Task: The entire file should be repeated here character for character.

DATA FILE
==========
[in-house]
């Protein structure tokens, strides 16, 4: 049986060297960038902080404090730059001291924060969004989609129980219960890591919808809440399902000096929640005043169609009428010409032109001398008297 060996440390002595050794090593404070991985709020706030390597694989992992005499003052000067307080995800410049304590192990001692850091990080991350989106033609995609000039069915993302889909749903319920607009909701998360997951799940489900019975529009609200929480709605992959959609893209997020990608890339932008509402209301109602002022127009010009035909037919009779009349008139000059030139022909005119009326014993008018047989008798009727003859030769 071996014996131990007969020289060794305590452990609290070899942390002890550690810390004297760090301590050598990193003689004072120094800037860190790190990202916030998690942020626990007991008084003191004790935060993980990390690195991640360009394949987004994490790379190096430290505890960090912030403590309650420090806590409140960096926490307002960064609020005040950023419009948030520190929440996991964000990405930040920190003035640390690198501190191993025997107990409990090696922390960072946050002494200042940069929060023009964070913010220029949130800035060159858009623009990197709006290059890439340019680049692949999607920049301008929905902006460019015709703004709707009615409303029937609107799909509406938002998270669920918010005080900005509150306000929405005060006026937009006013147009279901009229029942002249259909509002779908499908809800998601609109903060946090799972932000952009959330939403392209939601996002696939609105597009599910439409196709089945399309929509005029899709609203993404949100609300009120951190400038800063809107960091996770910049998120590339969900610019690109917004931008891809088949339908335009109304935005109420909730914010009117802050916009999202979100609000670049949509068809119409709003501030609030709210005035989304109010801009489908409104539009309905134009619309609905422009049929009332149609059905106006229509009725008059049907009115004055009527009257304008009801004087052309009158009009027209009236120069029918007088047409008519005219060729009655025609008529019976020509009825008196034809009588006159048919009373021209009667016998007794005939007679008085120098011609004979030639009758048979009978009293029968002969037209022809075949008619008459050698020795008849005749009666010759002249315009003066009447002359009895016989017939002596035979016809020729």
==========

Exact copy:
[in-house]
């Protein structure tokens, strides 16, 4: 049986060297960038902080404090730059001291924060969004989609129980219960890591919808809440399902000096929640005043169609009428010409032109001398008297 060996440390002595050794090593404070991985709020706030390597694989992992005499003052000067307080995800410049304590192990001692850091990080991350989106033609995609000039069915993302889909749903319920607009909701998360997951799940489900019975529009609200929480709605992959959609893209997020990608890339932008509402209301109602002022127009010009035909037919009779009349008139000059030139022909005119009326014993008018047989008798009727003859030769 071996014996131990007969020289060794305590452990609290070899942390002890550690810390004297760090301590050598990193003689004072120094800037860190790190990202916030998690942020626990007991008084003191004790935060993980990390690195991640360009394949987004994490790379190096430290505890960090912030403590309650420090806590409140960096926490307002960064609020005040950023419009948030520190929440996991964000990405930040920190003035640390690198501190191993025997107990409990090696922390960072946050002494200042940069929060023009964070913010220029949130800035060159858009623009990197709006290059890439340019680049692949999607920049301008929905902006460019015709703004709707009615409303029937609107799909509406938002998270669920918010005080900005509150306000929405005060006026937009006013147009279901009229029942002249259909509002779908499908809800998601609109903060946090799972932000952009959330939403392209939601996002696939609105597009599910439409196709089945399309929509005029899709609203993404949100609300009120951190400038800063809107960091996770910049998120590339969900610019690109917004931008891809088949339908335009109304935005109420909730914010009117802050916009999202979100609000670049949509068809119409709003501030609030709210005035989304109010801009489908409104539009309905134009619309609905422009049929009332149609059905106006229509009725008059049907009115004055009527009257304008009801004087052309009158009009027209009236120069029918007088047409008519005219060729009655025609008529019976020509009825008196034809009588006159048919009373021209009667016998007794005939007679008085120098011609004979030639009758048979009978009293029968002969037209022809075949008619008459050698020795008849005749009666010759002249315009003066009447002359009895016989017939002596035979016809020729």